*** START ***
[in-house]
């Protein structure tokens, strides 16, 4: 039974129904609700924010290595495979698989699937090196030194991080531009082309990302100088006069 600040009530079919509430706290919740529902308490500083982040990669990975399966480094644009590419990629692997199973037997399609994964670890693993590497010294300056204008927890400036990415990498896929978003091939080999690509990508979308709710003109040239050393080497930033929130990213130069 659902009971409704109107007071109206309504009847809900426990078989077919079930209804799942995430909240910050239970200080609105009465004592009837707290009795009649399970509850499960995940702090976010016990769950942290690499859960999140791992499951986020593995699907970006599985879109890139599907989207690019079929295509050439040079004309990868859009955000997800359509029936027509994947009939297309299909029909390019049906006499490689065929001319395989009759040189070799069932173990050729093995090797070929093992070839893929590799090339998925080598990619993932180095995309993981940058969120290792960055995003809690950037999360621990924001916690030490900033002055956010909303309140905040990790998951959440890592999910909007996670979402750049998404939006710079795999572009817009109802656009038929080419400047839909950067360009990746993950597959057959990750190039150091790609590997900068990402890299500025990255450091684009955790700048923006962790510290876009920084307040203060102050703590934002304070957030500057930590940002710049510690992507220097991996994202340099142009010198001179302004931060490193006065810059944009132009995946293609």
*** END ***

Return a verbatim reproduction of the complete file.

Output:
[in-house]
């Protein structure tokens, strides 16, 4: 039974129904609700924010290595495979698989699937090196030194991080531009082309990302100088006069 600040009530079919509430706290919740529902308490500083982040990669990975399966480094644009590419990629692997199973037997399609994964670890693993590497010294300056204008927890400036990415990498896929978003091939080999690509990508979308709710003109040239050393080497930033929130990213130069 659902009971409704109107007071109206309504009847809900426990078989077919079930209804799942995430909240910050239970200080609105009465004592009837707290009795009649399970509850499960995940702090976010016990769950942290690499859960999140791992499951986020593995699907970006599985879109890139599907989207690019079929295509050439040079004309990868859009955000997800359509029936027509994947009939297309299909029909390019049906006499490689065929001319395989009759040189070799069932173990050729093995090797070929093992070839893929590799090339998925080598990619993932180095995309993981940058969120290792960055995003809690950037999360621990924001916690030490900033002055956010909303309140905040990790998951959440890592999910909007996670979402750049998404939006710079795999572009817009109802656009038929080419400047839909950067360009990746993950597959057959990750190039150091790609590997900068990402890299500025990255450091684009955790700048923006962790510290876009920084307040203060102050703590934002304070957030500057930590940002710049510690992507220097991996994202340099142009010198001179302004931060490193006065810059944009132009995946293609």